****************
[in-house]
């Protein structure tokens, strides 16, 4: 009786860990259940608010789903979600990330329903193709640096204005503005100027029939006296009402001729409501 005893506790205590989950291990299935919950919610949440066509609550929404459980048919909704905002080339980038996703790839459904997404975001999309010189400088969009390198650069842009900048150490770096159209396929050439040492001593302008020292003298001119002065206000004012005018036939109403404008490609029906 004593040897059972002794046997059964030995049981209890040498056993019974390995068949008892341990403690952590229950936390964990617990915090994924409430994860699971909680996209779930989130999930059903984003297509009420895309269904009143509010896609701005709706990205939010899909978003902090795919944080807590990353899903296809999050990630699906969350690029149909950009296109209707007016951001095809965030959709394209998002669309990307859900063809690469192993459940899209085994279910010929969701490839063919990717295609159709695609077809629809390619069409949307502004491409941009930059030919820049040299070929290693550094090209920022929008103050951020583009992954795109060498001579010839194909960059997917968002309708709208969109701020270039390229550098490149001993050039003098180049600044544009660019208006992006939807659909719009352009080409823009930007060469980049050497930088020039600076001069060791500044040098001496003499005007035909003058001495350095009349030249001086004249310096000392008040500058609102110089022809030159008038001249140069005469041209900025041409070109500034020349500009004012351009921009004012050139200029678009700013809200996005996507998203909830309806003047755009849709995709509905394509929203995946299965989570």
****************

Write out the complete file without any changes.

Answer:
[in-house]
């Protein structure tokens, strides 16, 4: 009786860990259940608010789903979600990330329903193709640096204005503005100027029939006296009402001729409501 005893506790205590989950291990299935919950919610949440066509609550929404459980048919909704905002080339980038996703790839459904997404975001999309010189400088969009390198650069842009900048150490770096159209396929050439040492001593302008020292003298001119002065206000004012005018036939109403404008490609029906 004593040897059972002794046997059964030995049981209890040498056993019974390995068949008892341990403690952590229950936390964990617990915090994924409430994860699971909680996209779930989130999930059903984003297509009420895309269904009143509010896609701005709706990205939010899909978003902090795919944080807590990353899903296809999050990630699906969350690029149909950009296109209707007016951001095809965030959709394209998002669309990307859900063809690469192993459940899209085994279910010929969701490839063919990717295609159709695609077809629809390619069409949307502004491409941009930059030919820049040299070929290693550094090209920022929008103050951020583009992954795109060498001579010839194909960059997917968002309708709208969109701020270039390229550098490149001993050039003098180049600044544009660019208006992006939807659909719009352009080409823009930007060469980049050497930088020039600076001069060791500044040098001496003499005007035909003058001495350095009349030249001086004249310096000392008040500058609102110089022809030159008038001249140069005469041209900025041409070109500034020349500009004012351009921009004012050139200029678009700013809200996005996507998203909830309806003047755009849709995709509905394509929203995946299965989570």